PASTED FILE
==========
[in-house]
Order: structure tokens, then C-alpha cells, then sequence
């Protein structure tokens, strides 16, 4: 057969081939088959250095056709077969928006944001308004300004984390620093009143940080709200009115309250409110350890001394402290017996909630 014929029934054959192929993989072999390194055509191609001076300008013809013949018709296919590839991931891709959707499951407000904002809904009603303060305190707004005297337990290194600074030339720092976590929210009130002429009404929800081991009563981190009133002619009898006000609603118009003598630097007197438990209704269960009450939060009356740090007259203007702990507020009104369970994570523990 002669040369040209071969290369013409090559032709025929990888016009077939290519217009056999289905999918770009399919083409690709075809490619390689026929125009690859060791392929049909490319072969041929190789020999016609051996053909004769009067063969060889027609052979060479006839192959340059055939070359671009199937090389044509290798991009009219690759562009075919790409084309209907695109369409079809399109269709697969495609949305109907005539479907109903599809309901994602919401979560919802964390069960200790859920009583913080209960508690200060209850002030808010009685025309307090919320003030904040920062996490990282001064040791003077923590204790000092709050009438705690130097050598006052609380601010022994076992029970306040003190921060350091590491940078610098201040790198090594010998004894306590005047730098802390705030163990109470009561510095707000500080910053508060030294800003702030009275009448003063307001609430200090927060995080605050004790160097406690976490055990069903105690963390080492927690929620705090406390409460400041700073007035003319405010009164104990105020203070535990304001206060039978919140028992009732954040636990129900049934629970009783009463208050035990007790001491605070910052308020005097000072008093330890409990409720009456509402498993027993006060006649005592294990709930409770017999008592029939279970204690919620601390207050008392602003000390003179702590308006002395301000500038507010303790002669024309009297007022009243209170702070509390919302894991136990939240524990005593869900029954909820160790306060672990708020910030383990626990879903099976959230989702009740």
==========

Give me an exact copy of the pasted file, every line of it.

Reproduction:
[in-house]
Order: structure tokens, then C-alpha cells, then sequence
């Protein structure tokens, strides 16, 4: 057969081939088959250095056709077969928006944001308004300004984390620093009143940080709200009115309250409110350890001394402290017996909630 014929029934054959192929993989072999390194055509191609001076300008013809013949018709296919590839991931891709959707499951407000904002809904009603303060305190707004005297337990290194600074030339720092976590929210009130002429009404929800081991009563981190009133002619009898006000609603118009003598630097007197438990209704269960009450939060009356740090007259203007702990507020009104369970994570523990 002669040369040209071969290369013409090559032709025929990888016009077939290519217009056999289905999918770009399919083409690709075809490619390689026929125009690859060791392929049909490319072969041929190789020999016609051996053909004769009067063969060889027609052979060479006839192959340059055939070359671009199937090389044509290798991009009219690759562009075919790409084309209907695109369409079809399109269709697969495609949305109907005539479907109903599809309901994602919401979560919802964390069960200790859920009583913080209960508690200060209850002030808010009685025309307090919320003030904040920062996490990282001064040791003077923590204790000092709050009438705690130097050598006052609380601010022994076992029970306040003190921060350091590491940078610098201040790198090594010998004894306590005047730098802390705030163990109470009561510095707000500080910053508060030294800003702030009275009448003063307001609430200090927060995080605050004790160097406690976490055990069903105690963390080492927690929620705090406390409460400041700073007035003319405010009164104990105020203070535990304001206060039978919140028992009732954040636990129900049934629970009783009463208050035990007790001491605070910052308020005097000072008093330890409990409720009456509402498993027993006060006649005592294990709930409770017999008592029939279970204690919620601390207050008392602003000390003179702590308006002395301000500038507010303790002669024309009297007022009243209170702070509390919302894991136990939240524990005593869900029954909820160790306060672990708020910030383990626990879903099976959230989702009740």